[Excerpted from Elizabeth Shown Mills, Evidence Explained: Citing History Sources from Artifacts to Cyberspace, 3d ed. rev. (Baltimore: Genealogical Publishing Co., 2017), pp. 52–53, §2.22–2.23.]
“Six basic rules govern our citation of titles, regardless of the type of record or publication we are using:
1) BOOK, CD, DVD, JOURNAL, MAP, WEBSITE, ETC.
For published stand-alone works, you copy the exact title and put it in italics.
2) MANUSCRIPT FILE, COLLECTION, SERIES, SUB-SERIES & RECORD GROUP
Titles are copied exactly, using headline-style capitalization. File titles may carry quotation marks for clarity; titles of larger record sets do not.
3) NAMED PART OF A PUBLISHED BOOK, CD, JOURNAL, WEBSITE, ETC.
For parts of a published work, such as a chapter in a book, an article in a journal, a song on an album, or a database at a website, you should copy the exact title and put quotation marks around it.
4) TITLED, BUT UNPUBLISHED MANUSCRIPT, REGISTER, ETC.
For an unpublished manuscript or typescript, you should copy the title exactly and put quotation marks around it.
5) UNTITLED, UNPUBLISHED MANUSCRIPT, REGISTER, ETC.
When a manuscript or record book has no title, you should create your own generic description, you do not place your words in italics, because you are not quoting anything. You may want to add an explanation in square editorial brackets.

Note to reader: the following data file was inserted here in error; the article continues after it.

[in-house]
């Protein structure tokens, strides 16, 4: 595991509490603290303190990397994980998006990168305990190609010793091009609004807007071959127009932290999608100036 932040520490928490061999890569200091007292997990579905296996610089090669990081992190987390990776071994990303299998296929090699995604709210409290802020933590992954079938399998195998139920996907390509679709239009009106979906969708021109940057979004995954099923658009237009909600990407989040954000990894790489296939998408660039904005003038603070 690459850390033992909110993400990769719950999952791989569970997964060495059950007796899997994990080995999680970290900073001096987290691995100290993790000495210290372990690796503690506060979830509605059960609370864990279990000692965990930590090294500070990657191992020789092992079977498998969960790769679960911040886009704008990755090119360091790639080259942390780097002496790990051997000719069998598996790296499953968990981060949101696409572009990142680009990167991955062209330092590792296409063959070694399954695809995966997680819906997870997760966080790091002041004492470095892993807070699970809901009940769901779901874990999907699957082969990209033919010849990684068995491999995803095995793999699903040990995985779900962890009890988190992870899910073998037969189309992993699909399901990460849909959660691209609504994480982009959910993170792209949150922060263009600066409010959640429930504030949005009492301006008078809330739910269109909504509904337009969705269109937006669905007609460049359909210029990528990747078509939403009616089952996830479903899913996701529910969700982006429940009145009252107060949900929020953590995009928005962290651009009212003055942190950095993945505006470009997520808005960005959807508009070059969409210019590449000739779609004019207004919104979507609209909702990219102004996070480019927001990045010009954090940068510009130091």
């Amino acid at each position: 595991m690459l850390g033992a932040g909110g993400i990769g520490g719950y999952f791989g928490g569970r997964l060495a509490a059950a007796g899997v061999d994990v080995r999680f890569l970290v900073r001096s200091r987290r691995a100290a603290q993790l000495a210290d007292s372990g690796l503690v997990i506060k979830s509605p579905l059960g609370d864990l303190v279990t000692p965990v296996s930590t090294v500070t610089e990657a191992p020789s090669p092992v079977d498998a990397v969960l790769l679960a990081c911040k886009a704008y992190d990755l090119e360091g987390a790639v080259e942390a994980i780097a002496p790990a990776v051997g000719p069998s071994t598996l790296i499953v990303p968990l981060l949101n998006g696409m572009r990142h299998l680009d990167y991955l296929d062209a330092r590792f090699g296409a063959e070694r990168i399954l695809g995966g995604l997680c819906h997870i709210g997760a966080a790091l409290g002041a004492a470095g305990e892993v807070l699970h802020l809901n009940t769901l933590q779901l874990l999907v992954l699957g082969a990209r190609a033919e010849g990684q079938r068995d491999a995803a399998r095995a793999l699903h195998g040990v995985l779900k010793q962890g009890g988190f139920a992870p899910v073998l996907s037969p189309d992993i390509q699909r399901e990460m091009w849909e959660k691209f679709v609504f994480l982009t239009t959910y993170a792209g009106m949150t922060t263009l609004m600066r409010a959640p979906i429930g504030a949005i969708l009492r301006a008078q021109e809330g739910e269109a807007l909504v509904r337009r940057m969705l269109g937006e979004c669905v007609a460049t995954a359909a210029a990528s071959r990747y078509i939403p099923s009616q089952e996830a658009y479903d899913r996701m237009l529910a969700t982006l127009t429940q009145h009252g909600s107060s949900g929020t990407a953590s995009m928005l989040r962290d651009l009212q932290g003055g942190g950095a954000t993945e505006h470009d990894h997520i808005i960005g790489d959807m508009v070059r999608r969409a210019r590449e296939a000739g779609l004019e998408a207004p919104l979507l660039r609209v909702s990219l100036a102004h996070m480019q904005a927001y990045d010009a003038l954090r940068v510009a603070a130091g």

6) FOREIGN LANGUAGE TITLES
When a work’s title appears in a language other than our own, we have options for describing the record. We may simply copy the title of the document exactly as it appears. Or we may add, after the title, a translation in square editorial brackets. Our translation should appear in roman type, not italics, and it will not carry quotation marks because our translation is not an exact quote. For example:
- Jean Milfort-Leclerc, Mémoire, ou, Coup-d’oeil rapide sur mes différens voyages et mon séjour dans la nation Creek [Memoir: Or, a Quick Glance at My Different Travels and My Sojourn in the Creek Nation] (Paris: Giguet et Michaud, 1802), 41.”
Guidelines for citations such as the above are what have made Evidence Explained: Citing Historical Sources from Artifacts to Cyberspace. Third Edition Revised the leading reference in its field. For more information about this extraordinary book, click the button below.